DPS's Ferebee to head Indianapolis schools
I. Lewis Ferebee, a top administrator in the Durham Public School system for three years, has been named superintendent of the Indianapolis Public Schools, Indiana’s largest and most academically diverse school system.
Ferebee has worked directly with DPS Superintendent Eric Becoats in developing and overseeing academic programs and assisting with the development of the district’s budget.
Selected by the Indianapolis Public Schools board of school commissioners, Ferebee’s contract will be made public and subject to a public forum before the board takes a public vote on hisring.
“I am honored to learn that the Indianapolis Public Schools board has selected me as their preferred superintendent candidate,” Ferebee said in an official statement. “I greatly anticipate further discussion with the board in the coming weeks to finalize the terms under which I will serve the Indianapolis Public Schools community as superintendent.”
Ferebee had been the chief of staff for DPS since his appointment in 2010 when he replaced the chief administrative officer position.
Ferebee was chosen in Indianapolis over two other finalists, Thomas Darden, executive director of New York City Charter Schools for ASPRIA, a group that supports Puerto Rican and Latino youth; and Millard House II, chief operating officer for the Charlotte-Mecklenburg Schools.
“After an intensive search process, we are excited to have Dr. Ferebee leading our district,” said IPS Board President Diane Arnold. “We are ready to move forward on behalf of our children with his guidance.”
Ferebee will be replacing former Superintendent Eugene White, who retired in April, and Interim Superintendent Peggy Hinckley.
DPS Superintendent Eric Becoats had nothing but good things to say of the man that ventured with him to Durham three years ago.
“Dr. Ferebee has been a strong, critical and trusted leader during his three years with Durham Public Schools. I fully support Lewis and his desire to pursue this great opportunity,” Becoats said. “Indianapolis will be fortunate to acquire this great talent.”
Viewed as one of the more traditional candidates for the post, Ferebee was introduced to the position by IPS Board Member Gayle Cosby, who heard Ferebee speak in a session on new superintendents at a National School Boards Association meeting.
After Ferebee mentioned he was looking for a superintendent opportunity, Cosby invited him to apply.
DPS Board Chair Heidi Carter said before the announcement that she was aware of Ferebee’s ambitions and his desire to grow professionally, including applying for the superintendent position with IPS.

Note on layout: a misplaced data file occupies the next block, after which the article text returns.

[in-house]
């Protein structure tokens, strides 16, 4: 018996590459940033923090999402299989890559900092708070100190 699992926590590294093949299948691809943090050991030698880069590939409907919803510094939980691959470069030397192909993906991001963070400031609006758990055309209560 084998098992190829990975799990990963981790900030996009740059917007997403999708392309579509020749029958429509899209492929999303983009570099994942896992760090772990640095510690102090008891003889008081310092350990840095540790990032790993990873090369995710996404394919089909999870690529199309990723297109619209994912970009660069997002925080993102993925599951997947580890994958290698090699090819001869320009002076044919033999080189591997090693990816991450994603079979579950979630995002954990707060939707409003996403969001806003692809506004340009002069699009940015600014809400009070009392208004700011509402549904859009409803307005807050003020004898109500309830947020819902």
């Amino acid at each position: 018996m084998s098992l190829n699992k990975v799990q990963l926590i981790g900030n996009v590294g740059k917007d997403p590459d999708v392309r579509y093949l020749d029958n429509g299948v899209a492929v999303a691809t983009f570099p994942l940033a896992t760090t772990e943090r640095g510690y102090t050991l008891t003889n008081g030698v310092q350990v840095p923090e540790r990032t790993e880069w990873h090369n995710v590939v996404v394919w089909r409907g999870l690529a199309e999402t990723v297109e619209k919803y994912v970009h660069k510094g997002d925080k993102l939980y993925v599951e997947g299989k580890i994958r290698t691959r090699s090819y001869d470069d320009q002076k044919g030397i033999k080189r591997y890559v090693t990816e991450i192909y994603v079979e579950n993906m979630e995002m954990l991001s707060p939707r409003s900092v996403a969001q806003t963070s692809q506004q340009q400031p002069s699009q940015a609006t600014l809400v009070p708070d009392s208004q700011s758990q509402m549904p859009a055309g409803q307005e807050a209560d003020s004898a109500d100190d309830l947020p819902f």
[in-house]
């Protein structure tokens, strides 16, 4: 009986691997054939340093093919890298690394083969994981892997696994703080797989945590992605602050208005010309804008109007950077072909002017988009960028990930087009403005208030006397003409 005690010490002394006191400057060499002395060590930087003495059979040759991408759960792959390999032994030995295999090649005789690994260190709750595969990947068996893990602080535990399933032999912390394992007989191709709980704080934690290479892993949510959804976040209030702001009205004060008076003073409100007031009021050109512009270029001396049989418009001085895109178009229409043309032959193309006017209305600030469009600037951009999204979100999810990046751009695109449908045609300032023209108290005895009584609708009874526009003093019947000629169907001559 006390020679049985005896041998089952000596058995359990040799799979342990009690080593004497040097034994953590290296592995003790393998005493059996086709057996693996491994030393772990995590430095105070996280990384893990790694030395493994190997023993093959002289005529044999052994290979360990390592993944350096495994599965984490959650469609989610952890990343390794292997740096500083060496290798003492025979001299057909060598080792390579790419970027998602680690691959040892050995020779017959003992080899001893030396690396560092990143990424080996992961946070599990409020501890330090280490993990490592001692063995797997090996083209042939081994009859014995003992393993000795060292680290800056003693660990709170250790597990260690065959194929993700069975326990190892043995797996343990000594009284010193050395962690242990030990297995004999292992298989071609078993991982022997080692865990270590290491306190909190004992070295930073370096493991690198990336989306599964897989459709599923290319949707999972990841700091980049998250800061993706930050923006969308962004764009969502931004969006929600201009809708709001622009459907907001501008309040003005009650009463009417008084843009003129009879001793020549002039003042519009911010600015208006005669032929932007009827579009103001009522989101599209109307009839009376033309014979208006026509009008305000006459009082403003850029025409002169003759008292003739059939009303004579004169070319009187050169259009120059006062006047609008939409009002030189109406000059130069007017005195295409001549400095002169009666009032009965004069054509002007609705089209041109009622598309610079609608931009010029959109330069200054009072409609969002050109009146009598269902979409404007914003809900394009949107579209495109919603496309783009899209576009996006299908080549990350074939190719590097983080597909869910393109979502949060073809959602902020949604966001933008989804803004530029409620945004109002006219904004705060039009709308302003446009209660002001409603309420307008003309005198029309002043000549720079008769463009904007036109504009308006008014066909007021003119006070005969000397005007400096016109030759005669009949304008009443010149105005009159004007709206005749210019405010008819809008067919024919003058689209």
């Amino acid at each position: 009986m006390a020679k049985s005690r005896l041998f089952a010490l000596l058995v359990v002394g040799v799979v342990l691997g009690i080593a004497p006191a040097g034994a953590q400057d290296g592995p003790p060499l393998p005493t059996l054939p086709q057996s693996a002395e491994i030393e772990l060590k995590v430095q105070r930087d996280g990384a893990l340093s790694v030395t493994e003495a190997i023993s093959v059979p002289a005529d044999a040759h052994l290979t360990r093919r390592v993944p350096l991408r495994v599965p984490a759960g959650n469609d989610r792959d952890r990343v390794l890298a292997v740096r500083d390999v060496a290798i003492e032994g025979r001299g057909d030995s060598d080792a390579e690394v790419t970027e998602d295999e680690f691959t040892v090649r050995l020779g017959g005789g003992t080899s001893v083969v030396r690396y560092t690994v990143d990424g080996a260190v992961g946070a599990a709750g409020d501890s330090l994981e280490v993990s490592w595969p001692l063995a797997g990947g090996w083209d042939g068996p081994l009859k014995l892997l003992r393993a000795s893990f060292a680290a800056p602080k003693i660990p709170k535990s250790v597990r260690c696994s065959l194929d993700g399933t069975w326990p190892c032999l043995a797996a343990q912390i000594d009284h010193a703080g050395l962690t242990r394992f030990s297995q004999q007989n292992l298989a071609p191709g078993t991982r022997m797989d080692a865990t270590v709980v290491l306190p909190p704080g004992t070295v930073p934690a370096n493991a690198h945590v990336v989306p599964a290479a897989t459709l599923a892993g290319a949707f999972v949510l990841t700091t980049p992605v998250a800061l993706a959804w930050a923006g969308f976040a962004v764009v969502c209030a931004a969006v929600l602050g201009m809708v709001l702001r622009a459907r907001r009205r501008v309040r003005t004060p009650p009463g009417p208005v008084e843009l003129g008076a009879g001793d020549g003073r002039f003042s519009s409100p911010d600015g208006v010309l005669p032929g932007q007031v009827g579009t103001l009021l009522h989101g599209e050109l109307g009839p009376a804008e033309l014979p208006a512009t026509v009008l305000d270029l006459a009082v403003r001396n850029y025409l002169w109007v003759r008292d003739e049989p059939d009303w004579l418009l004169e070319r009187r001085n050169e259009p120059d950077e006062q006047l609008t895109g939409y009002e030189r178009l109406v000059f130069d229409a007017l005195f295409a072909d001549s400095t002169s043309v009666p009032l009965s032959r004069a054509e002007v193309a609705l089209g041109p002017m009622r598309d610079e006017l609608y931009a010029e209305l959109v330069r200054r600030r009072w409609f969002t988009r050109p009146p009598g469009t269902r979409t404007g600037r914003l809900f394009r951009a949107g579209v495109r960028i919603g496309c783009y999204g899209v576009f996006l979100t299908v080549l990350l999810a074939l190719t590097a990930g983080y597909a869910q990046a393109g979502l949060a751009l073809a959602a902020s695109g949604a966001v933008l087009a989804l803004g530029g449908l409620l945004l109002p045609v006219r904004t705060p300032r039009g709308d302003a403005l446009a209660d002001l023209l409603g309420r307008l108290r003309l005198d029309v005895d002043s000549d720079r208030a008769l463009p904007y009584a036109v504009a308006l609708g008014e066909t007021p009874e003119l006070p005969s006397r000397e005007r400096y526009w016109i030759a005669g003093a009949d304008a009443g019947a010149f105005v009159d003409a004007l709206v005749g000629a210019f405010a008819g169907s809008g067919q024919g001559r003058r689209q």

“I have much respect for Dr. Ferebee and the leadership that he has provided in Durham Public Schools,” Carter said. “I think he will be an excellent superintendent for some lucky district, whenever that may happen.
“I also believe that Dr. Ferebee is committed to the ongoing work of our district and will be devoted to the programs underway for as long as he remains with us.”
Ferebee currently leads and supports all DPS principals as well as works directly with Becoats to develop and oversee academic programs and help with the development of the district’s budget.
Ferebee is a 16-year veteran in public education and has served in several capacities, including regional superintendent for Guilford County Schools, middle school principal in Guilford County Schools from 2005 to 2007 and elementary school principal for four years in the High Point City Schools.
He was named Principal of the Year in Guilford County in 2006 and was the instructional improvement officer in the same district from 2007 to 2009.
IPS also noted Ferebee’s implementation of a pre-Advanced Placement curriculum that was made accessible to all middle school students, his reduction of the number of Durham schools designated by the state as “low-performing” to zero and having led North Carolina in the number of middle schools making Adequate Yearly Progress among large urban school districts.
DPS and IPS are comparable in size. The Indianapolis system has about 30,000 students; Durham, about 33,000.
Ferebee has spent time in Indianapolis meeting with education stakeholders and touring the city following interviews and public introductions as part of the search process.
“I have relished in my discussions with board members and have come to regard them as talented and well intended individuals who are passionate about ensuring positive outcomes from students and families of the district,” he said. “I endeavor to do the same. I thoroughly enjoyed my time touring the city and interacting with individuals who are personally committed to raising expectations of what our children can do to awaken in them the determination to excel at whatever they choose to do.”